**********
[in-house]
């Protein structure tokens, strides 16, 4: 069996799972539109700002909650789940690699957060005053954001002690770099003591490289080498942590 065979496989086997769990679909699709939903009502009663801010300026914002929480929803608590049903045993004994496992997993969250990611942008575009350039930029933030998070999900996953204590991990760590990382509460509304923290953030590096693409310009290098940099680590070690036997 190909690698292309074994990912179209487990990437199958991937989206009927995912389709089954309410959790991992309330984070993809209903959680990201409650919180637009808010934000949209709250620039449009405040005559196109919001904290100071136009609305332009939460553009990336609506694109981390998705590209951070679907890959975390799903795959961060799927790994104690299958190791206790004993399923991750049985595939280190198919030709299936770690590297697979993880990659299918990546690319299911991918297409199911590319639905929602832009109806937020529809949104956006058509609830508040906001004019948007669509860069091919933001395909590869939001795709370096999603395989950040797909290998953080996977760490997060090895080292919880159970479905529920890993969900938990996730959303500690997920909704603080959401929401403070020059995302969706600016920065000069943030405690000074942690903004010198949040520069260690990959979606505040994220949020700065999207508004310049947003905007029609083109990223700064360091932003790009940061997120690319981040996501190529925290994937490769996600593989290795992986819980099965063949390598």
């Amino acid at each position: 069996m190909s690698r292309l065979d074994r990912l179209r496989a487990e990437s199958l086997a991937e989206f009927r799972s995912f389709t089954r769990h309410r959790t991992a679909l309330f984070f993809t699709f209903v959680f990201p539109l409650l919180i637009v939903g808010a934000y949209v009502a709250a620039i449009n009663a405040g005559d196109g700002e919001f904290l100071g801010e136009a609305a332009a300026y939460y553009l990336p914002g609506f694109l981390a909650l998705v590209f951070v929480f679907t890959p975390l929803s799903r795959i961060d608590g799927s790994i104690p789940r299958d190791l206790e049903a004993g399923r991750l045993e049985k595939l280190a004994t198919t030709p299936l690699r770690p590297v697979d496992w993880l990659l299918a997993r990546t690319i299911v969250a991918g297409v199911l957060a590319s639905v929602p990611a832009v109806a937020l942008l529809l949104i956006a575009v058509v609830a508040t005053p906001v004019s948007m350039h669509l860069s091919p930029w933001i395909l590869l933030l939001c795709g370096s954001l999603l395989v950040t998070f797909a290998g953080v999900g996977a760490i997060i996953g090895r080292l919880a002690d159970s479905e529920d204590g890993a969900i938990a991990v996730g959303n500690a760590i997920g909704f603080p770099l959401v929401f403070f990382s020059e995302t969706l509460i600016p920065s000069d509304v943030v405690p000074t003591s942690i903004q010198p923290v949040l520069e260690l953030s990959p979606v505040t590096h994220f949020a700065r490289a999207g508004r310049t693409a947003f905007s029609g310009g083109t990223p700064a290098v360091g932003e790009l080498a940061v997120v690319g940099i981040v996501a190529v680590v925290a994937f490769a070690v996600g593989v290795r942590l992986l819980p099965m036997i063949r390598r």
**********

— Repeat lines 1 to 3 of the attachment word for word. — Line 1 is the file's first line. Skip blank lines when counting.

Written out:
[in-house]
């Protein structure tokens, strides 16, 4: 069996799972539109700002909650789940690699957060005053954001002690770099003591490289080498942590 065979496989086997769990679909699709939903009502009663801010300026914002929480929803608590049903045993004994496992997993969250990611942008575009350039930029933030998070999900996953204590991990760590990382509460509304923290953030590096693409310009290098940099680590070690036997 190909690698292309074994990912179209487990990437199958991937989206009927995912389709089954309410959790991992309330984070993809209903959680990201409650919180637009808010934000949209709250620039449009405040005559196109919001904290100071136009609305332009939460553009990336609506694109981390998705590209951070679907890959975390799903795959961060799927790994104690299958190791206790004993399923991750049985595939280190198919030709299936770690590297697979993880990659299918990546690319299911991918297409199911590319639905929602832009109806937020529809949104956006058509609830508040906001004019948007669509860069091919933001395909590869939001795709370096999603395989950040797909290998953080996977760490997060090895080292919880159970479905529920890993969900938990996730959303500690997920909704603080959401929401403070020059995302969706600016920065000069943030405690000074942690903004010198949040520069260690990959979606505040994220949020700065999207508004310049947003905007029609083109990223700064360091932003790009940061997120690319981040996501190529925290994937490769996600593989290795992986819980099965063949390598």
């Amino acid at each position: 069996m190909s690698r292309l065979d074994r990912l179209r496989a487990e990437s199958l086997a991937e989206f009927r799972s995912f389709t089954r769990h309410r959790t991992a679909l309330f984070f993809t699709f209903v959680f990201p539109l409650l919180i637009v939903g808010a934000y949209v009502a709250a620039i449009n009663a405040g005559d196109g700002e919001f904290l100071g801010e136009a609305a332009a300026y939460y553009l990336p914002g609506f694109l981390a909650l998705v590209f951070v929480f679907t890959p975390l929803s799903r795959i961060d608590g799927s790994i104690p789940r299958d190791l206790e049903a004993g399923r991750l045993e049985k595939l280190a004994t198919t030709p299936l690699r770690p590297v697979d496992w993880l990659l299918a997993r990546t690319i299911v969250a991918g297409v199911l957060a590319s639905v929602p990611a832009v109806a937020l942008l529809l949104i956006a575009v058509v609830a508040t005053p906001v004019s948007m350039h669509l860069s091919p930029w933001i395909l590869l933030l939001c795709g370096s954001l999603l395989v950040t998070f797909a290998g953080v999900g996977a760490i997060i996953g090895r080292l919880a002690d159970s479905e529920d204590g890993a969900i938990a991990v996730g959303n500690a760590i997920g909704f603080p770099l959401v929401f403070f990382s020059e995302t969706l509460i600016p920065s000069d509304v943030v405690p000074t003591s942690i903004q010198p923290v949040l520069e260690l953030s990959p979606v505040t590096h994220f949020a700065r490289a999207g508004r310049t693409a947003f905007s029609g310009g083109t990223p700064a290098v360091g932003e790009l080498a940061v997120v690319g940099i981040v996501a190529v680590v925290a994937f490769a070690v996600g593989v290795r942590l992986l819980p099965m036997i063949r390598r």